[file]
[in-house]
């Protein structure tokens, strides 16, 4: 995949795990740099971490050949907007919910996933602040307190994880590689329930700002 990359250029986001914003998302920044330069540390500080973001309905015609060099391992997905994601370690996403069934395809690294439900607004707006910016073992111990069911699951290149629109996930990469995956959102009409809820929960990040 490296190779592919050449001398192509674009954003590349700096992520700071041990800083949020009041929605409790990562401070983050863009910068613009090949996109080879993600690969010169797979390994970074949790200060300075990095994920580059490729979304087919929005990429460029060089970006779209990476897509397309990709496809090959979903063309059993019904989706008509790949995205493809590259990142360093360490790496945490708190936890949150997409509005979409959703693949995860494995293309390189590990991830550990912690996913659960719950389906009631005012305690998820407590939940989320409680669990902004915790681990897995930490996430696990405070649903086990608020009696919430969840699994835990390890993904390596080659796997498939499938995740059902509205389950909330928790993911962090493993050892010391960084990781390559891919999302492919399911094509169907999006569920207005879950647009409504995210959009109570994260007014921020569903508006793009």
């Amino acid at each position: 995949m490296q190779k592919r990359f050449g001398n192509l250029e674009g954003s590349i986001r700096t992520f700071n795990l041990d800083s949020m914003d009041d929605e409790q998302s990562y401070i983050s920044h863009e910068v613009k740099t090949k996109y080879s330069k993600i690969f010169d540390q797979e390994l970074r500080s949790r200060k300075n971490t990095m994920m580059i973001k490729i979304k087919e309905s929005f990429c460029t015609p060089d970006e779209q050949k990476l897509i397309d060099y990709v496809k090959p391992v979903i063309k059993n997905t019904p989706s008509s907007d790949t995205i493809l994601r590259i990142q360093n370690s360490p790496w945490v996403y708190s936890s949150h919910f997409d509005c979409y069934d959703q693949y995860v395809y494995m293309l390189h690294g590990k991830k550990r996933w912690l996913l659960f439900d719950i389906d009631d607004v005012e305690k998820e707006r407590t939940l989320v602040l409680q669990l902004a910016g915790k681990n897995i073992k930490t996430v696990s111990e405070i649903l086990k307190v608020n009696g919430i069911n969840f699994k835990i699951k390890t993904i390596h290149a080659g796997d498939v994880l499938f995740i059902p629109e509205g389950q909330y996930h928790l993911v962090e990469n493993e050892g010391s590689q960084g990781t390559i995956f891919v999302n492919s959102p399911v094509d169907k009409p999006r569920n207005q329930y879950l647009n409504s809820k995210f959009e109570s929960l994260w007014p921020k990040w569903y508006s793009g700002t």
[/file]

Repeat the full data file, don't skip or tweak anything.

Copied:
[in-house]
């Protein structure tokens, strides 16, 4: 995949795990740099971490050949907007919910996933602040307190994880590689329930700002 990359250029986001914003998302920044330069540390500080973001309905015609060099391992997905994601370690996403069934395809690294439900607004707006910016073992111990069911699951290149629109996930990469995956959102009409809820929960990040 490296190779592919050449001398192509674009954003590349700096992520700071041990800083949020009041929605409790990562401070983050863009910068613009090949996109080879993600690969010169797979390994970074949790200060300075990095994920580059490729979304087919929005990429460029060089970006779209990476897509397309990709496809090959979903063309059993019904989706008509790949995205493809590259990142360093360490790496945490708190936890949150997409509005979409959703693949995860494995293309390189590990991830550990912690996913659960719950389906009631005012305690998820407590939940989320409680669990902004915790681990897995930490996430696990405070649903086990608020009696919430969840699994835990390890993904390596080659796997498939499938995740059902509205389950909330928790993911962090493993050892010391960084990781390559891919999302492919399911094509169907999006569920207005879950647009409504995210959009109570994260007014921020569903508006793009």
């Amino acid at each position: 995949m490296q190779k592919r990359f050449g001398n192509l250029e674009g954003s590349i986001r700096t992520f700071n795990l041990d800083s949020m914003d009041d929605e409790q998302s990562y401070i983050s920044h863009e910068v613009k740099t090949k996109y080879s330069k993600i690969f010169d540390q797979e390994l970074r500080s949790r200060k300075n971490t990095m994920m580059i973001k490729i979304k087919e309905s929005f990429c460029t015609p060089d970006e779209q050949k990476l897509i397309d060099y990709v496809k090959p391992v979903i063309k059993n997905t019904p989706s008509s907007d790949t995205i493809l994601r590259i990142q360093n370690s360490p790496w945490v996403y708190s936890s949150h919910f997409d509005c979409y069934d959703q693949y995860v395809y494995m293309l390189h690294g590990k991830k550990r996933w912690l996913l659960f439900d719950i389906d009631d607004v005012e305690k998820e707006r407590t939940l989320v602040l409680q669990l902004a910016g915790k681990n897995i073992k930490t996430v696990s111990e405070i649903l086990k307190v608020n009696g919430i069911n969840f699994k835990i699951k390890t993904i390596h290149a080659g796997d498939v994880l499938f995740i059902p629109e509205g389950q909330y996930h928790l993911v962090e990469n493993e050892g010391s590689q960084g990781t390559i995956f891919v999302n492919s959102p399911v094509d169907k009409p999006r569920n207005q329930y879950l647009n409504s809820k995210f959009e109570s929960l994260w007014p921020k990040w569903y508006s793009g700002t």